Genres: Fantasy, Young Adult
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A trilogy of alternative fairytales & retellings for YA readers. Meet Creepy the unknown 8th dwarf and learn the truth about Snow White. Discover a teen princess who hires The Frog Prince witch to get revenge on a Mean Girl at school. And learn what happens when a man who lives high above ground encounters a boy thief named Jack!
TaleSpin is a new twist on old fairy tales.
Enter after the Excerpt for you chance to win a prize pack from TaleSpins author Michael Mullin.
Interview with Author Michael Mullin
Can you talk a little about what the book is about?
TaleSpins is a collection of three alternative fairytale retellings. 8 tells of the previously unknown 8th dwarf (nicknamed Creepy) who affects the Snow White story we all thought we knew. In The Plight and Plot of Princess Penny, a teen princess hires a witch to get revenge on a Mean Girl at school. And the final story, Jack’d, is a modern, urban, fantastical retelling of a giant who meets a boy thief (with beans, but no stalk!)
Where did you get the idea for the book?
While working at Disney I wrote two sequel stories to Tim Burton’s The Nightmare Before Christmas (the rhyming picture book that inspired the movie). I met with Burton and got his approval for both stories, but they were never published. 8 was meant to be my original follow-up for that same nearly-all-ages Nightmare audience. After waiting a long time, I decided to write two more stories and go my own way with TaleSpins.
How long did it take to write the book?
It was over a decade spread out over the calendar, but it was a project that got shelved and resurfaced over and over again. Once I made the commitment to write the second and third stories and print the collection, it all came together in a little over a year.
Who is your favorite character, or what character was the most fun to write?
Although I have soft spots for Creepy and Princess Penny, I think the doctor in Jack’d is the most interesting to me because he and I share the same adult perspective on things. I also created him to live beyond that story and take on a continuing, yet-to-be-revealed role within the TaleSpins brand.
Can you talk about how you wrote it? Did you do any outlining? Did it take you in any unexpected directions?
I still write longhand, which people find interesting, and I use a red pencil, which people find odd. I sketch stories out and then, for this book, there was the crafting into rhyming verse, which took some time. Unexpected directions for me usually involve characters who are too passive. Lighting a fire under them and seeing what they might do and what happens as a result is an interesting challenge.
How did you come up with the cover?
The image of Creepy’s eyes looking up through the floorboards has become a kind of brand image. It comes from the eBook cover (and now print book title page) for that story. I used that and replaced the wall section with a simple title graphic (also created by the artist) against a graded background.
When did you know you wanted to be a writer?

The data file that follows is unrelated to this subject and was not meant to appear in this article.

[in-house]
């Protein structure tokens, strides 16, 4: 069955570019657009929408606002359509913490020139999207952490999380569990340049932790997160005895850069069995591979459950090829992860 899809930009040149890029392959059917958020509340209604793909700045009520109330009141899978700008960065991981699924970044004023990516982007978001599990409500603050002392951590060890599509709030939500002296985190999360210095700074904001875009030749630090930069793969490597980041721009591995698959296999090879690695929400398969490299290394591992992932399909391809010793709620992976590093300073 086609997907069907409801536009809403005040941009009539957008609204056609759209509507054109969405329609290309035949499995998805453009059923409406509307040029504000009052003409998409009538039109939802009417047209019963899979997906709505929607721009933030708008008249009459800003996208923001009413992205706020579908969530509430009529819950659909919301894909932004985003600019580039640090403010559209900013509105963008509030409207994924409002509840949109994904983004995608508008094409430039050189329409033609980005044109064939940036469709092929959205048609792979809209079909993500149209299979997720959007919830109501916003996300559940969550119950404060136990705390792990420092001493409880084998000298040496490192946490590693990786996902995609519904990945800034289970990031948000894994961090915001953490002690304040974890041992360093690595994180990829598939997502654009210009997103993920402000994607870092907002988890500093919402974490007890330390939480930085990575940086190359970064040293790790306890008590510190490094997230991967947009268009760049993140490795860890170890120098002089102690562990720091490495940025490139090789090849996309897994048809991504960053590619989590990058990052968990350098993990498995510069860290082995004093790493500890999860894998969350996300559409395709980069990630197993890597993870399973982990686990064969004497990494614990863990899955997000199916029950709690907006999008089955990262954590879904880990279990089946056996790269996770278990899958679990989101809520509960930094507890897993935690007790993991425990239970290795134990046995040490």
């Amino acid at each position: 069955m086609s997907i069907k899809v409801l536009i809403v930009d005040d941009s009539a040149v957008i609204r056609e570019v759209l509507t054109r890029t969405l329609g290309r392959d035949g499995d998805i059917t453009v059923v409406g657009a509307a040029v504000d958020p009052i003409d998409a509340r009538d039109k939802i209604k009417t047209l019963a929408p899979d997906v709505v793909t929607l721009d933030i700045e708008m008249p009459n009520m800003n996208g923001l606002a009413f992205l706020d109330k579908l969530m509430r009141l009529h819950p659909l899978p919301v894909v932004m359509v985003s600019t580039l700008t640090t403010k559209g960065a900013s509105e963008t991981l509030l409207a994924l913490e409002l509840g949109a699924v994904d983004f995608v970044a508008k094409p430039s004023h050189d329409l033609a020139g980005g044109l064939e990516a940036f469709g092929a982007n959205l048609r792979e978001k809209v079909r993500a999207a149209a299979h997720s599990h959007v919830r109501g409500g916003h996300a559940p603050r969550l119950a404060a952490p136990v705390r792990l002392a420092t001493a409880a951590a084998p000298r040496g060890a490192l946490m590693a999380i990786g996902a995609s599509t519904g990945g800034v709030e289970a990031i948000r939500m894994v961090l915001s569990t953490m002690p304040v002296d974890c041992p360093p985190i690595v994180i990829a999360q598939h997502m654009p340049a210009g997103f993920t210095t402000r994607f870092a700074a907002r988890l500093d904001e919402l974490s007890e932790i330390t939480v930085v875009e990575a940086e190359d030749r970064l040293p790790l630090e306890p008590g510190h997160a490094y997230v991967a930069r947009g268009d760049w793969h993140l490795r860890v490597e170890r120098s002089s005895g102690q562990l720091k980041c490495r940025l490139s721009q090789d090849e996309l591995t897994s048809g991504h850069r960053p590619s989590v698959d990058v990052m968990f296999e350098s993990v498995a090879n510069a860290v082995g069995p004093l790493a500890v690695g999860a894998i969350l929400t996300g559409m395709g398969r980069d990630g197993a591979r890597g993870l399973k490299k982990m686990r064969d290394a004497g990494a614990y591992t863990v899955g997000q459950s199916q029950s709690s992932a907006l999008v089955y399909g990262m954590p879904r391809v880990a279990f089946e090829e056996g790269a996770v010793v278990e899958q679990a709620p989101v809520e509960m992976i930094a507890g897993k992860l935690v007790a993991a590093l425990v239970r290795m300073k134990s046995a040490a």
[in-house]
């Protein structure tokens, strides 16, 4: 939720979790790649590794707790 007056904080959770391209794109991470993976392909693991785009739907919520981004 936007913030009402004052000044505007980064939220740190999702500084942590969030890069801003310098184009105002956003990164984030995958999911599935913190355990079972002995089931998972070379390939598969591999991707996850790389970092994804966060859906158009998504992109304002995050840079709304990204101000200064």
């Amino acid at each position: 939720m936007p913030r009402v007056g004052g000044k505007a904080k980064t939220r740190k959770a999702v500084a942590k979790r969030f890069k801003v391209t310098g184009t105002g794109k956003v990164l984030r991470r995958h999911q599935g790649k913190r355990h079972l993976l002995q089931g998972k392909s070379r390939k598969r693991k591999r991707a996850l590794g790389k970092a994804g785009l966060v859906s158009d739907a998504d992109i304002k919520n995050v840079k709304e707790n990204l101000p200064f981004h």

I liked the idea in high school, but didn’t take it seriously until sophomore year in college when I switched my major from Economics to English. Back then I was focused more on film, but that was a turning point for sure.
What are you favorite books and authors?
I’m a little all over the place in my reading. Back when I began to take writing seriously, I was influenced by books like The Unbearable Lightness of Being by Milan Kundera, A Prayer for Owen Meany by John Irving and Interview with the Vampire by Anne Rice (back when vampires were actually cool, unlike now.) I’m also a bit of a Hamlet geek.
What are you working on next?
I have a middle-grade novel, a humorous, sci-fi adventure, that’s ready to go once I get a few pieces of art together. In addition to that, the first TaleSpins story, 8, is going to be published as a comic book. Both of those titles are due in the first part of 2014.
What advice do you have for aspiring authors?
Learn the business side of publishing as well as the craft itself. The industry is on its ear and changing constantly. By becoming experts in the new ways of marketing and promotion, authors can take advantage of the turbulence (chaos?) and better position themselves to succeed. That said, be a brutal self-editor and write a good book, too!
The stories we pass down from parent to child
Were once realistic, but somehow turned mild.
We tweak and revise and when all else fails
We choose to omit certain crucial details,
Until they’re forgotten, and nobody knows
How a story originally, truthfully goes.
Take Snow White for example, a popular tale
With plenty of unpleasant truths to unveil.
For instance, I’d wager that you didn’t know
Seven lived in that cottage
~ while one lived below.
- 1 of 3 T-shirt designs
- a set of 3 art prints
- a Print Pack: 2 bookmarks/2 stickers & 3 postcards (1 of each story design)
- The Larry Gets Lost picture book of their choosing (signed)
Open worldwide! Enter through Rafflecopter. Entry dates are 10/28/13 at 12 AM Eastern Time – 11/12/13 at 12 AM Eastern Time.